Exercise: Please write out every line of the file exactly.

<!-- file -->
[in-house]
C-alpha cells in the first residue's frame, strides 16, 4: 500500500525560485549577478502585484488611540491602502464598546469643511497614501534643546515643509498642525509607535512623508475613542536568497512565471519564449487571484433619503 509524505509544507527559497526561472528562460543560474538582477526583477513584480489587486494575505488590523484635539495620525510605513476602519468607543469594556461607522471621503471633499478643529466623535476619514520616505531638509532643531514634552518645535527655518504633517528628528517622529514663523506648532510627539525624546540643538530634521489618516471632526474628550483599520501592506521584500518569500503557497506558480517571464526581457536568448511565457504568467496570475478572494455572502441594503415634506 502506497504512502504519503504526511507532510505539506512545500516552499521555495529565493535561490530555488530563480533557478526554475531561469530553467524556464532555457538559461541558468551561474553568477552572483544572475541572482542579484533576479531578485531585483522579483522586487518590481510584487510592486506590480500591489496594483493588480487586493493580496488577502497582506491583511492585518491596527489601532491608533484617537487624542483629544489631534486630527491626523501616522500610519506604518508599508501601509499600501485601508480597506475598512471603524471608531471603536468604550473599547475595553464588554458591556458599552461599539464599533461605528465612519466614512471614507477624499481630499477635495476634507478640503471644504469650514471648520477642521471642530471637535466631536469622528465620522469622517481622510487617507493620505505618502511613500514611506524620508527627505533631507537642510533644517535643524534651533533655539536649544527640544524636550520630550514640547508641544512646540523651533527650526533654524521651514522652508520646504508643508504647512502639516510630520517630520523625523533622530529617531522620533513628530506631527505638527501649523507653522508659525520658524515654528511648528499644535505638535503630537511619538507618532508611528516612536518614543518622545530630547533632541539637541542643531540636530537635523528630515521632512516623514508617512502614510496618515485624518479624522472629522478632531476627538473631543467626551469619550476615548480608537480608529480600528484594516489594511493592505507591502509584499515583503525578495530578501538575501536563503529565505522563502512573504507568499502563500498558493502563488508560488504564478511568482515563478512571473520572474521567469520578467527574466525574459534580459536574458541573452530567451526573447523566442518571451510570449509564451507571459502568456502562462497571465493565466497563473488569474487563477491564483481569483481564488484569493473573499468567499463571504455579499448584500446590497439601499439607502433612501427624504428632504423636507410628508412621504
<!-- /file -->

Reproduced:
[in-house]
C-alpha cells in the first residue's frame, strides 16, 4: 500500500525560485549577478502585484488611540491602502464598546469643511497614501534643546515643509498642525509607535512623508475613542536568497512565471519564449487571484433619503 509524505509544507527559497526561472528562460543560474538582477526583477513584480489587486494575505488590523484635539495620525510605513476602519468607543469594556461607522471621503471633499478643529466623535476619514520616505531638509532643531514634552518645535527655518504633517528628528517622529514663523506648532510627539525624546540643538530634521489618516471632526474628550483599520501592506521584500518569500503557497506558480517571464526581457536568448511565457504568467496570475478572494455572502441594503415634506 502506497504512502504519503504526511507532510505539506512545500516552499521555495529565493535561490530555488530563480533557478526554475531561469530553467524556464532555457538559461541558468551561474553568477552572483544572475541572482542579484533576479531578485531585483522579483522586487518590481510584487510592486506590480500591489496594483493588480487586493493580496488577502497582506491583511492585518491596527489601532491608533484617537487624542483629544489631534486630527491626523501616522500610519506604518508599508501601509499600501485601508480597506475598512471603524471608531471603536468604550473599547475595553464588554458591556458599552461599539464599533461605528465612519466614512471614507477624499481630499477635495476634507478640503471644504469650514471648520477642521471642530471637535466631536469622528465620522469622517481622510487617507493620505505618502511613500514611506524620508527627505533631507537642510533644517535643524534651533533655539536649544527640544524636550520630550514640547508641544512646540523651533527650526533654524521651514522652508520646504508643508504647512502639516510630520517630520523625523533622530529617531522620533513628530506631527505638527501649523507653522508659525520658524515654528511648528499644535505638535503630537511619538507618532508611528516612536518614543518622545530630547533632541539637541542643531540636530537635523528630515521632512516623514508617512502614510496618515485624518479624522472629522478632531476627538473631543467626551469619550476615548480608537480608529480600528484594516489594511493592505507591502509584499515583503525578495530578501538575501536563503529565505522563502512573504507568499502563500498558493502563488508560488504564478511568482515563478512571473520572474521567469520578467527574466525574459534580459536574458541573452530567451526573447523566442518571451510570449509564451507571459502568456502562462497571465493565466497563473488569474487563477491564483481569483481564488484569493473573499468567499463571504455579499448584500446590497439601499439607502433612501427624504428632504423636507410628508412621504